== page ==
11. Dawn Snyder
    Dawn Snyder says:

    Thank you for your story, your son is so beautiful. I am so sorry for your loss.
    My sister lost her first son 2 years ago, I was there and my heart still breaks every day. How will she get over it when I can’t? Why do people not talk about this? I have 2 children and 4 grandchildren & didn’t realize how common stillbirth was. There needs to be more support systems for you available.

  12. Missie Babb
    Missie Babb says:

    Your words are so on point! Takes me back 30 years ago…I had never heard of stillborn until those words were spoken to me. I was lucky enough to have a caring dr (i was his first patient to lose a child) that moved me off that floor So I didn’t have to hear that. It’s not something any of us will ever get over. The pain does get better but I still think about Elisa and where she’d be in life…career, married, grandkids???
    Hugs to you and the best advise I can give, do whatever you feel like…grieve how you want, talk about him as much or little as you want, put his picture up of makes you feel better!

  13. melissasheila
    melissasheila says:

    This is so profound. I am so sorry for your loss. Thank you for sharing your heart. I hate it, but this is exactly what we went through. We lost our first son, Nathan, at 40 weeks. All the decisions and questions and answers we didn’t have still spin in my head. Your baby is beautiful. I blogged through my loss, and I so agree that this is something we should talk about. Thank you ❤️

  14. Evelyn Marshall
    Evelyn Marshall says:

    I know this pain. My 3rd daughter, Rebecca Faith, was stillborn in May of 1981. That was some years ago, but sometimes I still feel sad. My mother, husband and I all held her, and then we gave her back to God. I’ve suffered many losses over the years, but there has never been a heartache to compare with the loss of my sweet baby girl, even when her daddy was killed in a car accident just 2 years later. I know where they are, and I know they’re waiting for me .. I will see them again, and Rebecca will be more alive than she could ever have been here! This is my comfort .. this is my hope, as I continue to live and love here.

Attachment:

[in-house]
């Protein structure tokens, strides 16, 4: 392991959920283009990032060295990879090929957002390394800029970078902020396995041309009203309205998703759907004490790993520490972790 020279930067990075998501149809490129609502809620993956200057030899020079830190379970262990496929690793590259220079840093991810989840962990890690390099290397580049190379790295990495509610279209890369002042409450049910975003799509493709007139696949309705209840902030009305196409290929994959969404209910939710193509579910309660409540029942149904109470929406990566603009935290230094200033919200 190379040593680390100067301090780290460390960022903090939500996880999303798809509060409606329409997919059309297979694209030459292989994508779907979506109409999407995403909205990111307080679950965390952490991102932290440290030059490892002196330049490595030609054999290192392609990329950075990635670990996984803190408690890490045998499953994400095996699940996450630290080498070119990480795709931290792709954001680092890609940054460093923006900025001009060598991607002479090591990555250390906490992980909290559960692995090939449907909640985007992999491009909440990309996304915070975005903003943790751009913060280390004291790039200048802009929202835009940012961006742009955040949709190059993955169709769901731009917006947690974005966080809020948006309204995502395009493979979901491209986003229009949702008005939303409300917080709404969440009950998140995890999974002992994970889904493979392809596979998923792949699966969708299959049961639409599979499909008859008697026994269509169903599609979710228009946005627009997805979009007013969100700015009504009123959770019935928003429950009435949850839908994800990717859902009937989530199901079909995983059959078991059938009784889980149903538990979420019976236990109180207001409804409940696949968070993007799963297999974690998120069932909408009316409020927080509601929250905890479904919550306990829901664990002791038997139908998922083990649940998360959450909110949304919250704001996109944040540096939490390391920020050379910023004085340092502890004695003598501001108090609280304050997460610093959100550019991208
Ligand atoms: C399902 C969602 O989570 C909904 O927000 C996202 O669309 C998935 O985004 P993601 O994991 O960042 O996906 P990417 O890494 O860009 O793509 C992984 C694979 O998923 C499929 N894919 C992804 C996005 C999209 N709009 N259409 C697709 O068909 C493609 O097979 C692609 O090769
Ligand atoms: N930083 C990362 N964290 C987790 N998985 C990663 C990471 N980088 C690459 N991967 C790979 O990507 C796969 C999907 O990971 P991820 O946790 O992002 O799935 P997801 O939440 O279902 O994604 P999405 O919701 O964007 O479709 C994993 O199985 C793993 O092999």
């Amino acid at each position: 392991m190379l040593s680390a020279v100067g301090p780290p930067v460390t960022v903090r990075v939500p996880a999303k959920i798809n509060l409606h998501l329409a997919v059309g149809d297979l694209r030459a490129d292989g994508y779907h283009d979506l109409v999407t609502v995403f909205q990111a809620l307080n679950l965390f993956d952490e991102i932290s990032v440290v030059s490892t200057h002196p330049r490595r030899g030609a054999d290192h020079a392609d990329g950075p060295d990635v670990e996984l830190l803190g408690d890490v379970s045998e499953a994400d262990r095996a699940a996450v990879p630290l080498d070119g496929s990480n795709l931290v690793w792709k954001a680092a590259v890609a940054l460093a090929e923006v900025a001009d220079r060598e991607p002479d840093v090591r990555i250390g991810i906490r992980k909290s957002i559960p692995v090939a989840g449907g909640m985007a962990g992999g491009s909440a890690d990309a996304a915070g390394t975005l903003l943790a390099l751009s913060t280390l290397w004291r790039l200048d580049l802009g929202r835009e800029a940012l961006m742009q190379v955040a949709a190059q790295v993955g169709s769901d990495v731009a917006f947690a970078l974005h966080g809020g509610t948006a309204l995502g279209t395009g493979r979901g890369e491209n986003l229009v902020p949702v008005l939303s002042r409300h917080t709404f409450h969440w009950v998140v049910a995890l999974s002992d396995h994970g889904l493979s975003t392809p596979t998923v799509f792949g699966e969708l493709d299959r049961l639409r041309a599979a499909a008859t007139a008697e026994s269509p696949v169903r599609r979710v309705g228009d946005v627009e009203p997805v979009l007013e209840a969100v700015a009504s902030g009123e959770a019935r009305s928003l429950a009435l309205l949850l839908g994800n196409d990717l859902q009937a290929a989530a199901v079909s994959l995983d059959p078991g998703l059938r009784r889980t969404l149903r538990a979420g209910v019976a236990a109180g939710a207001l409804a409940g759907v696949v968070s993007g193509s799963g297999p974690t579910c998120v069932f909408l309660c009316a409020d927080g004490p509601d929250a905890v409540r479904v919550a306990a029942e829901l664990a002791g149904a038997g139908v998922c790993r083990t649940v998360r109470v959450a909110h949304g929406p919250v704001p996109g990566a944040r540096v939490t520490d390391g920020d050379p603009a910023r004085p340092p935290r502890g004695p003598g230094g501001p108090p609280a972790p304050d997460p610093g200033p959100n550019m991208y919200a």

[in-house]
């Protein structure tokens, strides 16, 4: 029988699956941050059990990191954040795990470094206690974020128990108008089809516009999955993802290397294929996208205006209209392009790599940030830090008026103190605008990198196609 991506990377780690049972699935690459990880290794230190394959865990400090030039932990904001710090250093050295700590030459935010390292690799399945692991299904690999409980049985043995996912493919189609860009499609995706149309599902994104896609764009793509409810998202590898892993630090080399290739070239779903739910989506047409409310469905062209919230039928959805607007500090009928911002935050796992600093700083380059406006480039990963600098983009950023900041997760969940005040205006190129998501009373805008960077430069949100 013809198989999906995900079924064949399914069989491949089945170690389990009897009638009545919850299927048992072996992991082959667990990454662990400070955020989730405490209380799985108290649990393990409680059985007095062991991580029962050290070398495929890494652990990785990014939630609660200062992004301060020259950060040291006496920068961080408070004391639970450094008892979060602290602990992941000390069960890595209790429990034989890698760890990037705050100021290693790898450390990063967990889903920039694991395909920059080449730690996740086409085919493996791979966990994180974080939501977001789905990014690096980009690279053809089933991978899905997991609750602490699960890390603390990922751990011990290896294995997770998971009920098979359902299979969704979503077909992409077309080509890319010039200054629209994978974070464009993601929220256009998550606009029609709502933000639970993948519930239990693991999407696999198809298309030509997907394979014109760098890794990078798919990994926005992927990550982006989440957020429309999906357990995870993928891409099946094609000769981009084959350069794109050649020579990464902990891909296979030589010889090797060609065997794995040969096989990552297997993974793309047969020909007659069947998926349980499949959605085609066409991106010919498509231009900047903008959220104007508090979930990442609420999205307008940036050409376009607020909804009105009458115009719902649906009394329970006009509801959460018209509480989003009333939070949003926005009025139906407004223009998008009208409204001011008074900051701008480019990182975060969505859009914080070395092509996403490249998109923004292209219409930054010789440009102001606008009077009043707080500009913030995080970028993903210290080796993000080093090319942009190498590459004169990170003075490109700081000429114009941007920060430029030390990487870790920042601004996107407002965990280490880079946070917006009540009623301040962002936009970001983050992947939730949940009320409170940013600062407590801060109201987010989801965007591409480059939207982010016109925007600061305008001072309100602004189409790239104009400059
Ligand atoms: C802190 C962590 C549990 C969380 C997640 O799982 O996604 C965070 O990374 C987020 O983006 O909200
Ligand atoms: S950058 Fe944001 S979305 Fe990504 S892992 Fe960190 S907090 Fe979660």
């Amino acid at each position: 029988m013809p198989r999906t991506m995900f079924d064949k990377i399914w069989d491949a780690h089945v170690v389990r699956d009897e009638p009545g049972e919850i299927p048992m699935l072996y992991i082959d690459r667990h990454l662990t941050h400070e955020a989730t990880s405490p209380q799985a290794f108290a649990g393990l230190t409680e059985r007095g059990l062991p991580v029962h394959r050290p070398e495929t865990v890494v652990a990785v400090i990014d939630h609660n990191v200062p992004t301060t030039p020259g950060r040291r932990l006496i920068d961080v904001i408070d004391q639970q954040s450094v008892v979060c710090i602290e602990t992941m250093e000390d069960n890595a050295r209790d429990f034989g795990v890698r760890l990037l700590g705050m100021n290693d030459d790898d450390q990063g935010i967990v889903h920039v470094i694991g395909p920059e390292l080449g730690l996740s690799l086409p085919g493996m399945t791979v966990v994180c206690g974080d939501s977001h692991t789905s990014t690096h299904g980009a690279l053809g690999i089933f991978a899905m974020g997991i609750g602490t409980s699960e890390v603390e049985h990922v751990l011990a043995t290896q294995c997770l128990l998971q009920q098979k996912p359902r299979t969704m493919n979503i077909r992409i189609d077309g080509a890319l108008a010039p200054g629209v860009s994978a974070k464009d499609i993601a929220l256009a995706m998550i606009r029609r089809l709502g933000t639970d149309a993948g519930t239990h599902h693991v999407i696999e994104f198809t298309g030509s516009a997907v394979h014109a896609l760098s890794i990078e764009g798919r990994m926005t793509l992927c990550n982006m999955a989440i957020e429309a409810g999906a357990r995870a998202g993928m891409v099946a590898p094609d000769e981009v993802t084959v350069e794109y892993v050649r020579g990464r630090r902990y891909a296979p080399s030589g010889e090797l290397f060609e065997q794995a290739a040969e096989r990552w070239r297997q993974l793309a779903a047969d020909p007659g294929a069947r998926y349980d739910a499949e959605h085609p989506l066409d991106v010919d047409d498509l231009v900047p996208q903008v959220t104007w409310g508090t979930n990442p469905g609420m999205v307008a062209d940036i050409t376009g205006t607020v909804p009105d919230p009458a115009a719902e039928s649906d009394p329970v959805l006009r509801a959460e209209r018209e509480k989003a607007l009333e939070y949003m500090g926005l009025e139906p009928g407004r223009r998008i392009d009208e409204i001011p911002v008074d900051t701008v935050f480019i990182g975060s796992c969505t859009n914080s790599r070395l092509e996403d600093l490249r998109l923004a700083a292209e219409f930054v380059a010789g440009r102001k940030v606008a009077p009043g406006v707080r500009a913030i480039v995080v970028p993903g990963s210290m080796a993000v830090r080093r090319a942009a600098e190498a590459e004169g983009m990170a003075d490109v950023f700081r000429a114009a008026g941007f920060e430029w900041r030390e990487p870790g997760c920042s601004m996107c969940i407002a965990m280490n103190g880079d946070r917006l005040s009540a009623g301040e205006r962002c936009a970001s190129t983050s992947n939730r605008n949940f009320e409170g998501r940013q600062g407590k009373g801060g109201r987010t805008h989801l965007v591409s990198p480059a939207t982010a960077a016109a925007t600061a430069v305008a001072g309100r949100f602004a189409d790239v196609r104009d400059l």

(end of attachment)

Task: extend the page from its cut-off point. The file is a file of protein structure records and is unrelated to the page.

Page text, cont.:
15. Rachel
    Rachel says:

    This touched my heart. It said things I cant.
    I wish I would have had someone tell me that even though I was scared and my husband who had seen her body tell me I shouldn’t i would have had been brave enough to picture her toes. I have feet prints and no pictures. I wish i could hold her and ever let go even though shes not here.
    For 30 weeks i never considered planning for the worst. And within a second my heart shattered and i had to do all of it.

  16. Emily
    Emily says:

    I lost my beautiful baby girl on Christmas eve 2019, she is absolutely beautiful. There is no help out there for grieving mothers and farthers. The pain does not get any easier, i dont like to talk to my friends about it as i feel like im being a burden and i feel no one want to talk about still birth,after her funeral everyone just disappears. I miss my baby so much and feel so empty. X

    • Liz Mannegren
      Liz Mannegren says:

      My heart is with you, Emily. Have you been able to find anyone to connect with and talk with lately? I know that this type of grief can feel so very isolating. Please message me if you need to chat. ♥️

  17. Irene
    Irene says: